On page 328 to 329 Wallace tells us two similar tales of mysterious materializations of human figures during seances. Then on page 330 he gives an astonishing eyewitness account of a ghostly phantom appearing out of the body of a medium. Wallace states the following:
It was a bright summer afternoon, and everything happened in the full light of day. After a little conversation, Monk, who was dressed in the usual clerical black, appeared to go into a trance; then stood up a few feet in front of us, and after a little while pointed to his side, saying, "Look." We saw there a faint white patch on his coat on the left side. This grew brighter, then seemed to flicker, and extend both upwards and downwards, till very gradually it formed a cloudy pillar extending from his shoulder to his feet and close to his body. Then he shifted himself a little sideways, the cloudy figure standing still, but appearing joined to him by a cloudy band at the height at which it had first begun to form. Then, after a few minutes more, Monk again said "Look," and passed his hand through the connecting band, severing it. He and the figure then moved away from each other till they were about five or six feet apart. The figure had now assumed the appearance of a thickly draped female form, with arms and hands just visible. Monk looked towards it and again said to us "Look," and then clapped his hands. On which the figure put out her hands, clapped them as he had done, and we all distinctly heard her clap following his, but fainter. The figure then moved slowly back to him, grew fainter and shorter, and was apparently absorbed into his body as it had grown out of it.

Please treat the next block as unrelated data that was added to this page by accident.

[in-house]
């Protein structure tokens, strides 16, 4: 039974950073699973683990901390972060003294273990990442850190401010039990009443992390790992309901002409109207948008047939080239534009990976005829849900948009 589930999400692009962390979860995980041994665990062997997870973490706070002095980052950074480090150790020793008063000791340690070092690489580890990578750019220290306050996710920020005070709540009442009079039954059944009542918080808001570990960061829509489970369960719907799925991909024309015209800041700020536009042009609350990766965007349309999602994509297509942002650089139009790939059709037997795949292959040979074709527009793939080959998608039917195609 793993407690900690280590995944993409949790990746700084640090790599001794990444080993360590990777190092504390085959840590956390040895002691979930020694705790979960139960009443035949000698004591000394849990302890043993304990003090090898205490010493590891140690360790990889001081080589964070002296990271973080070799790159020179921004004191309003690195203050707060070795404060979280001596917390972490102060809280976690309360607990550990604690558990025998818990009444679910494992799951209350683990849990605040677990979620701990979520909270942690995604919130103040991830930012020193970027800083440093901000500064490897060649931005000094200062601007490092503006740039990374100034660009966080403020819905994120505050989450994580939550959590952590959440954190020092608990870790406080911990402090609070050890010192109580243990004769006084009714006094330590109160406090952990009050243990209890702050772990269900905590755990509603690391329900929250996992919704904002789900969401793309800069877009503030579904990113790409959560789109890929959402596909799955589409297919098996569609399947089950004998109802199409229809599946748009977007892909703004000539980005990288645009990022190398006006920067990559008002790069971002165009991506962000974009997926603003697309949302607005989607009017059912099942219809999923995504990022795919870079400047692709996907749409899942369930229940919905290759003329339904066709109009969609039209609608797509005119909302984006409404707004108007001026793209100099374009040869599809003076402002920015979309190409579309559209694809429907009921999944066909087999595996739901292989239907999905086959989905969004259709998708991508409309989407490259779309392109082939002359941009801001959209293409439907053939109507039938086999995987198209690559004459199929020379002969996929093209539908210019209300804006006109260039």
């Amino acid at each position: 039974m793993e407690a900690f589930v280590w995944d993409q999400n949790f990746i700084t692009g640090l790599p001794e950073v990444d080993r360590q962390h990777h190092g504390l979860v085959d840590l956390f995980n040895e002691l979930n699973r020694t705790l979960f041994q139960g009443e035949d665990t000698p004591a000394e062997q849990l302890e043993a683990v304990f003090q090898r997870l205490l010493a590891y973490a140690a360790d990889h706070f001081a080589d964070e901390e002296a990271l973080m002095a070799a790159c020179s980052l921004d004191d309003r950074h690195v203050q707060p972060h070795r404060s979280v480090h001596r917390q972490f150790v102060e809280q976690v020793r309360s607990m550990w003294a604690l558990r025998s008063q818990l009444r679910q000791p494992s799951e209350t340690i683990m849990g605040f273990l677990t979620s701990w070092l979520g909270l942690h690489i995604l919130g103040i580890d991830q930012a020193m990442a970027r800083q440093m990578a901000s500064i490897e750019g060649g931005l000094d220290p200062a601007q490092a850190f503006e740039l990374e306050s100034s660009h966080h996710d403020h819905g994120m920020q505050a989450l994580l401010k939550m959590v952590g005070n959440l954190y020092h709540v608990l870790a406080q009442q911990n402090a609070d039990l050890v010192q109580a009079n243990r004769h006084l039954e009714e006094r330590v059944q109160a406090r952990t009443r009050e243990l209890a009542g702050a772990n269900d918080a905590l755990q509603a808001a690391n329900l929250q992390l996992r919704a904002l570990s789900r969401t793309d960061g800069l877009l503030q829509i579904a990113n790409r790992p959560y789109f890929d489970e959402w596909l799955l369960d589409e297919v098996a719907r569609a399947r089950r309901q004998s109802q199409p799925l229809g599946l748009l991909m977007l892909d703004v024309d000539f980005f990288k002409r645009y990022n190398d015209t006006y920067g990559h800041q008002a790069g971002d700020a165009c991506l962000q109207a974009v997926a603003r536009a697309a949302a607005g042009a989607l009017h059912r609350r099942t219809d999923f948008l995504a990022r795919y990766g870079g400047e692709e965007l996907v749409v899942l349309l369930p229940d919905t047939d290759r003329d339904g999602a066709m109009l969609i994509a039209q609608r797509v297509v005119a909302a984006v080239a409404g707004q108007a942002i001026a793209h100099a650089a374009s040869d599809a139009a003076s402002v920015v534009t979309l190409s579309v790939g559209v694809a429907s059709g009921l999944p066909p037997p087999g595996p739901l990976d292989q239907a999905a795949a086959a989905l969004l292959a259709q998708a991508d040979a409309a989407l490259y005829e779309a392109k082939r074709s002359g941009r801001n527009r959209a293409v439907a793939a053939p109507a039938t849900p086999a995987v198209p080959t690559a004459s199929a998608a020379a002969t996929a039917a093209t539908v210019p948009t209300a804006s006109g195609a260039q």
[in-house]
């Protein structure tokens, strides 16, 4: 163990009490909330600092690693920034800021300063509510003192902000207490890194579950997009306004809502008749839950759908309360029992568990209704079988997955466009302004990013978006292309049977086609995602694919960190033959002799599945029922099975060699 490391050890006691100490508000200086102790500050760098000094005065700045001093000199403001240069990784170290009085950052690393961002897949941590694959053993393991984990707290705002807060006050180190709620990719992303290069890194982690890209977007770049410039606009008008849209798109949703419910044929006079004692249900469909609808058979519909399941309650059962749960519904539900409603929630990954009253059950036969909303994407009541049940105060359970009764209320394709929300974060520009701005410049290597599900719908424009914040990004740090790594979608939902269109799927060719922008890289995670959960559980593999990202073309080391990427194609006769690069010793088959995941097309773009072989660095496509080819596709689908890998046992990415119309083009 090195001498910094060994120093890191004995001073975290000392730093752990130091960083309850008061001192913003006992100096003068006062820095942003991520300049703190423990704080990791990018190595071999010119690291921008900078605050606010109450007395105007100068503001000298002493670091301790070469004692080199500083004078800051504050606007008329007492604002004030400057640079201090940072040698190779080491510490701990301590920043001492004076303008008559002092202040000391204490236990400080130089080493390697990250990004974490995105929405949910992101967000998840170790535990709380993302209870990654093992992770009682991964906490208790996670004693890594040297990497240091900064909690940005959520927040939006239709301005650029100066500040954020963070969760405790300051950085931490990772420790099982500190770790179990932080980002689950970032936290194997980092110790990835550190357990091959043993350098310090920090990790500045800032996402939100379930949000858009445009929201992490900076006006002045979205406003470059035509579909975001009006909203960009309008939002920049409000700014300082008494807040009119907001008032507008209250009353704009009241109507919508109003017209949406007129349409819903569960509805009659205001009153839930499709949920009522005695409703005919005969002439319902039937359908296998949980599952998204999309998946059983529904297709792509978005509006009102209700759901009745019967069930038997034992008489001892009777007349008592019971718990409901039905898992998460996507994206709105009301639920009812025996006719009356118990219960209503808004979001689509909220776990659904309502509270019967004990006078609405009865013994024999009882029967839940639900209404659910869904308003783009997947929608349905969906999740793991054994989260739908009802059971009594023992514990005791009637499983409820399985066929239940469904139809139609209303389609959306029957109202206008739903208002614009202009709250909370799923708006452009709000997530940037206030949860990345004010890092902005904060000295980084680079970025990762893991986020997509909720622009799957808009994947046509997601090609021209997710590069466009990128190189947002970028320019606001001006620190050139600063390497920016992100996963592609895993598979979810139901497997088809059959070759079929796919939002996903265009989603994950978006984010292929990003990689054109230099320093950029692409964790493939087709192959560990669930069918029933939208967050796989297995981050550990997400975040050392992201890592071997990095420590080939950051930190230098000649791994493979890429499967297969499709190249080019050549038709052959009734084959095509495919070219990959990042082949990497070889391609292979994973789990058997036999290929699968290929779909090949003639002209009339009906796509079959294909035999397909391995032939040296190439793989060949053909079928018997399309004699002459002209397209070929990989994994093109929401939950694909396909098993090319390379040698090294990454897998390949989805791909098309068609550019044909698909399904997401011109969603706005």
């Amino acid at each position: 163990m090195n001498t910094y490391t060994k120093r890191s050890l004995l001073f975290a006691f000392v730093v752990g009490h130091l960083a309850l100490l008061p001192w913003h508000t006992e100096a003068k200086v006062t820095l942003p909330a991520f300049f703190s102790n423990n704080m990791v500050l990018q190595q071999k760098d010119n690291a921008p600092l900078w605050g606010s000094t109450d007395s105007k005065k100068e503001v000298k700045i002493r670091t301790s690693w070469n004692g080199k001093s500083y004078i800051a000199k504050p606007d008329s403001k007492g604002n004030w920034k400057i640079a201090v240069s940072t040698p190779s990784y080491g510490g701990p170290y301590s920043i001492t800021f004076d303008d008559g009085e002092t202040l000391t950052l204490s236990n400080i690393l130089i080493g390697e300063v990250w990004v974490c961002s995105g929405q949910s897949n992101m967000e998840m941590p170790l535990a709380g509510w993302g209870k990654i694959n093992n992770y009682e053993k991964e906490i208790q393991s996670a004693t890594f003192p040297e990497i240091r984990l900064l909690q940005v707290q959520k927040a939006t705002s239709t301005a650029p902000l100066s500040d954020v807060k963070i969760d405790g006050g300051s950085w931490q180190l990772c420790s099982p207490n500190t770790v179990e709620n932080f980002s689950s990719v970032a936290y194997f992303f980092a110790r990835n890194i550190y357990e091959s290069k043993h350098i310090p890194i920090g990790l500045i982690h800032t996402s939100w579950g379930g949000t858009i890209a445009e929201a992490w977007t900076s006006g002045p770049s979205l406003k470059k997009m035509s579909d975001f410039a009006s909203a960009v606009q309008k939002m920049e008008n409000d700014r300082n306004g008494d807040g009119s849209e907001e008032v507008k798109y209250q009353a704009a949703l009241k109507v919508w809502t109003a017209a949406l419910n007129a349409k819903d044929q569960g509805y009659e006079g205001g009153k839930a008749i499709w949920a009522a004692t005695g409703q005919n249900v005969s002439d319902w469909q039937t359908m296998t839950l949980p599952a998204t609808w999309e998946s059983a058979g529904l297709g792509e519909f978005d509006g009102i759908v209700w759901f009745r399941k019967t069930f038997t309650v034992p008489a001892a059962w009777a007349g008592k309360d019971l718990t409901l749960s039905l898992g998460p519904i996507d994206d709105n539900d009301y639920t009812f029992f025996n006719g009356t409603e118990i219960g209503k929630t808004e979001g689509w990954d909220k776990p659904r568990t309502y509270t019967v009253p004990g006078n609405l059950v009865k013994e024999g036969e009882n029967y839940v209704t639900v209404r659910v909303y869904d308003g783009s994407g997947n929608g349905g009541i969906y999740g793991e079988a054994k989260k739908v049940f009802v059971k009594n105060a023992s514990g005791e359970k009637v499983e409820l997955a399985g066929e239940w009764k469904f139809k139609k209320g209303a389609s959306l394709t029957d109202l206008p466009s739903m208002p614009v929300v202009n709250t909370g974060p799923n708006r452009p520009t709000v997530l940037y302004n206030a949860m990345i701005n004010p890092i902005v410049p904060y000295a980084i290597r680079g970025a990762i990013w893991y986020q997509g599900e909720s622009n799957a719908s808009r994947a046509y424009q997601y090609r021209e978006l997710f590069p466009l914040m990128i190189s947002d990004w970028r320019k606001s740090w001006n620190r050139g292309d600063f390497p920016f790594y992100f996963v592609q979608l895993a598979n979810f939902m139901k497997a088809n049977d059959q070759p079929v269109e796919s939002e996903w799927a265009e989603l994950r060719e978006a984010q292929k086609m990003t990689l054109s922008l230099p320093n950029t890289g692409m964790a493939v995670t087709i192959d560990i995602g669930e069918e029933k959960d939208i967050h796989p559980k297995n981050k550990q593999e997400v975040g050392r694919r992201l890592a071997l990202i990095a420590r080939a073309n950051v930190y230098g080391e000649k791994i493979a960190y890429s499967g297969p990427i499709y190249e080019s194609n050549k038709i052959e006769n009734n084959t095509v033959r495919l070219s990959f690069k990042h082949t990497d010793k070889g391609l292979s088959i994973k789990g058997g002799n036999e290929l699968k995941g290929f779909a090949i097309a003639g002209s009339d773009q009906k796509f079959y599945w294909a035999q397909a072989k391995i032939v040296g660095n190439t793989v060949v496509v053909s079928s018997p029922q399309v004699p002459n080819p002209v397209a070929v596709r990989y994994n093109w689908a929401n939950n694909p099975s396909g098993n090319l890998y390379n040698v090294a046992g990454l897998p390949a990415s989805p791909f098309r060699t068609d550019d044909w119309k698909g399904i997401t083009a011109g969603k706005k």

We will see in my next post that this type of astonishing thing has been reported very many times by observers such as Schrenck-Notzing, who thoroughly documented all of his observations and published many photographs of them.